Examining the statistics more closely, while work-related journeys constitute a significant 41% of all trips, only 18% of these trips are undertaken by women. The current urban transportation system primarily serves the needs of male commuters, operating on schedules aligned with the daily routines of formally employed men. A study in Bihar by Urban Catalysts uncovered a stark reality: a staggering 73% of women’s trips are linked to household chores, caregiving responsibilities, and essential errands, primarily during non-peak hours.

The mismatch between public transportation schedules and women’s needs often compels them to choose costlier alternatives such as auto-rickshaws. This holds true even in places where public transport is free for women, as seen in Delhi. Public buses struggle to accommodate the distinct travel patterns of women due to variations in peak hours.

A survey conducted across three cities in Kerala -— Ernakulam, Kozhikode, and Trivandrum -— by Urban Catalysts and GIZ uncovered a startling statistic: 74% of young girls aged 18-20 experienced sexual harassment, often compelling them to limit their journeys, especially after 7 pm. Even women working in the transportation sector have to deal with safety concerns. Female e-rickshaw drivers, for instance, often avoid seating male passengers in the front seat due to harassment fears. This gender-based limitation results in these female e-rickshaw drivers earning approximately 25–30% less than their male counterparts, despite covering similar distances.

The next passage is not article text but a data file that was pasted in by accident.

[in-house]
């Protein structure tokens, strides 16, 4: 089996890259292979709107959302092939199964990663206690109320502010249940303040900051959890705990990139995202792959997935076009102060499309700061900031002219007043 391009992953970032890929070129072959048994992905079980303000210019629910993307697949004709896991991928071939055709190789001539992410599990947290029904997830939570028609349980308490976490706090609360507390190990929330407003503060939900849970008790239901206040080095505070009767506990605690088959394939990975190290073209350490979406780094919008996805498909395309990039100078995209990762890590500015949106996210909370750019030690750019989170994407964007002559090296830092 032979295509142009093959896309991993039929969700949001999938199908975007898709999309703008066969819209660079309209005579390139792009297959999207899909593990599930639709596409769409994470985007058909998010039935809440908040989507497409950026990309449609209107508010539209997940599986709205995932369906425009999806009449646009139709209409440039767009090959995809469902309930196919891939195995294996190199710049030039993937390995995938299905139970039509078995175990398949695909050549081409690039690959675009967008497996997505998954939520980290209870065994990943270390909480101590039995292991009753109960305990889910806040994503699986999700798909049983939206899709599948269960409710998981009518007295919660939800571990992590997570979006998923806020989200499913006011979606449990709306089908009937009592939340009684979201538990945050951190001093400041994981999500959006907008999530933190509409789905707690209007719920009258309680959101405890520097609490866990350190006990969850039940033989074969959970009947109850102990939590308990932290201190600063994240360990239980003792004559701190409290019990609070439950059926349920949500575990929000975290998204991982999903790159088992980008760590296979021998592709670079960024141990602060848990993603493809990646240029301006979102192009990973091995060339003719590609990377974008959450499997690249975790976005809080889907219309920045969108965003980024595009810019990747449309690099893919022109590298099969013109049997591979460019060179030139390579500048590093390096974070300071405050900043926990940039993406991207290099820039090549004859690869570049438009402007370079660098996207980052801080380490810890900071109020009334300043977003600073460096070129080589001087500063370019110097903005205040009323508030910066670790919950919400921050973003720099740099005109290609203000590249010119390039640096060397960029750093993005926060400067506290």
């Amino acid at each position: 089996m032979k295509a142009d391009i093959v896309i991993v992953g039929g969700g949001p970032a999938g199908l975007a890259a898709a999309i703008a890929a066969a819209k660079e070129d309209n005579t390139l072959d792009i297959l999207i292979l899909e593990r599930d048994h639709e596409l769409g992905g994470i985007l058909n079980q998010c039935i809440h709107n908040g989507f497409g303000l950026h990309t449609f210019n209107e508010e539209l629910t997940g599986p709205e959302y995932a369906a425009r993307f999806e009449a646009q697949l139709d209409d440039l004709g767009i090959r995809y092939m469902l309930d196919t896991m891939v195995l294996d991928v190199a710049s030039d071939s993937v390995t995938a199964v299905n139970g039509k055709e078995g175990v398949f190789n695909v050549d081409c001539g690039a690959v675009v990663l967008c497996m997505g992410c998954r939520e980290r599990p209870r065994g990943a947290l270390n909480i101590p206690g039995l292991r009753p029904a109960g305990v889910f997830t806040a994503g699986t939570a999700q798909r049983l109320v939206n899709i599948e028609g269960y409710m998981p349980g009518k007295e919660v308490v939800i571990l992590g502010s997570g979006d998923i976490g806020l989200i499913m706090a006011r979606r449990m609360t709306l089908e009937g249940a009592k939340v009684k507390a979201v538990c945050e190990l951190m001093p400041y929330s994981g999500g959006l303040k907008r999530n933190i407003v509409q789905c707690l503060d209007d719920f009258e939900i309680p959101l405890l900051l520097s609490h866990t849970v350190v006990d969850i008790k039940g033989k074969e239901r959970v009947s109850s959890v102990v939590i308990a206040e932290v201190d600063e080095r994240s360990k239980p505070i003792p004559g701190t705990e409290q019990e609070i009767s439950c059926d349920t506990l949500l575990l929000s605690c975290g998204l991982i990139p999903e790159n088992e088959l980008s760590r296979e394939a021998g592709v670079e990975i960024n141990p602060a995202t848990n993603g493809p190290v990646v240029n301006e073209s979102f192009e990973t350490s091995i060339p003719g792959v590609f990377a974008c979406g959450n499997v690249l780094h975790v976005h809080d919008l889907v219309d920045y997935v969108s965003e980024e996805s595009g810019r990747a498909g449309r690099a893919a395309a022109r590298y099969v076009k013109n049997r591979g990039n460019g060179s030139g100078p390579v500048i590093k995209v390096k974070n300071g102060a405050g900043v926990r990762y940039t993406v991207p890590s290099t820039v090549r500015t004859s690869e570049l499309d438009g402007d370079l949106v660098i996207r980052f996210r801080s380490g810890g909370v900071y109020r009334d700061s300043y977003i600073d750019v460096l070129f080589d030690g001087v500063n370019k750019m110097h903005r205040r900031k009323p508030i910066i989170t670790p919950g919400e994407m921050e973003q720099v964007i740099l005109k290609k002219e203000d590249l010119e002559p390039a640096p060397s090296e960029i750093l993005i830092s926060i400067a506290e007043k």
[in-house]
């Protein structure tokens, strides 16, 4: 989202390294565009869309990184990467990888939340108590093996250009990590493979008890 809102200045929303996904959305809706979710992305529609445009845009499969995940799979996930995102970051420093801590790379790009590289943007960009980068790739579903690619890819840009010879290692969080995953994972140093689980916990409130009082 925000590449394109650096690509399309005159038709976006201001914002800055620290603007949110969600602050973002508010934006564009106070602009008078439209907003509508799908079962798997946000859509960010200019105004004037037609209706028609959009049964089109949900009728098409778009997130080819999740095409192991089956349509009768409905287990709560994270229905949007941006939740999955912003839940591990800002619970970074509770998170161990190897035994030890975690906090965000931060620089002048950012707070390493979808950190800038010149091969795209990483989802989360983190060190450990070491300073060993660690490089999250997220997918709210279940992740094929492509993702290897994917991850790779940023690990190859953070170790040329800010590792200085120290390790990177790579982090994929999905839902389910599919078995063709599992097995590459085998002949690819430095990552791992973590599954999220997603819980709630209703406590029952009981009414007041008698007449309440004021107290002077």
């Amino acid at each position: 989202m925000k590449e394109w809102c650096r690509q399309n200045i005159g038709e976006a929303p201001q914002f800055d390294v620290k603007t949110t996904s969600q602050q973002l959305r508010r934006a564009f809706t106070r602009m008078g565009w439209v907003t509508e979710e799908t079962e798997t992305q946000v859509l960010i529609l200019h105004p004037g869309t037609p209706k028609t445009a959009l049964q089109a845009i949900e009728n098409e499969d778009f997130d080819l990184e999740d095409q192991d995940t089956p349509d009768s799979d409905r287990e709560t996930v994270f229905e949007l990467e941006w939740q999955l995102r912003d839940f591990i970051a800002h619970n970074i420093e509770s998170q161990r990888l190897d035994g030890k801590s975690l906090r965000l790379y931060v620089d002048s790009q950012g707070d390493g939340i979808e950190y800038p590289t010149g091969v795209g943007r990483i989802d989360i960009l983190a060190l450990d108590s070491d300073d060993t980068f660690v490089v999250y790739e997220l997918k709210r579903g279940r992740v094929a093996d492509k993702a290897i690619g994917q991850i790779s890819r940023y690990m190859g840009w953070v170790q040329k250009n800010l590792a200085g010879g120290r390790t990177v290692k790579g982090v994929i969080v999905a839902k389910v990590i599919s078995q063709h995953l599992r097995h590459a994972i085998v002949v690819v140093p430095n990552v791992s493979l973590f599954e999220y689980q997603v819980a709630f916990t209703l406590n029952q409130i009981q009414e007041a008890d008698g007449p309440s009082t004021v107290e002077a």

Safety concerns and incidents of harassment impacting women’s mobility have a far-reaching impact on their access to education and economic opportunities. Limited mobility affects women’s ability to access education, employment, and essential healthcare services. To navigate this challenging landscape, women often resort to strategies like traveling in groups, further constraining their access to education and employment opportunities. This also encroaches on their personal freedom.

It is imperative to transform this narrative of gender disparity into a story of inclusivity in urban transportation. The solution lies in giving priority to gender-responsive transportation planning. To effectively address the challenges in urban mobility for women, we must collect and analyse user data that includes women, men, transgender individuals, and those of other genders. This critical initial step lays the foundation for creating public transportation systems that accommodate the unique needs and travel patterns of everyone.

Additionally, we can enhance safety for women by increasing the number of staff in the workplace. An inspiring example is the Kochi Metro System, where 80% of the staff is female, making it easier for women to commute even at night without worrying about safety concerns. To address the issue of public buses being unable to accommodate women not employed in the formal sector and with other responsibilities, we should establish certain guidelines to ensure that buses should also operate with a higher frequency during off-peak hours.

Gender-responsive transportation planning isn’t a luxury; it’s a necessity for cities. There is a huge scope for improvement in our existing transportation planning that neglects the needs of women, making it harder for them to access education, jobs, and economic independence.

The city administration and state governments have to come up with robust plans to understand women’s travel patterns and safety concerns. This can also include collecting actual data from the concerned group that can help them incorporate better implementation strategies. Investment in safer, more accessible, and women-friendly transportation can empower not only women but can also vastly improve the health of public transport for everyone.

(Sanobar Imam is Research Associate with CUTS International.)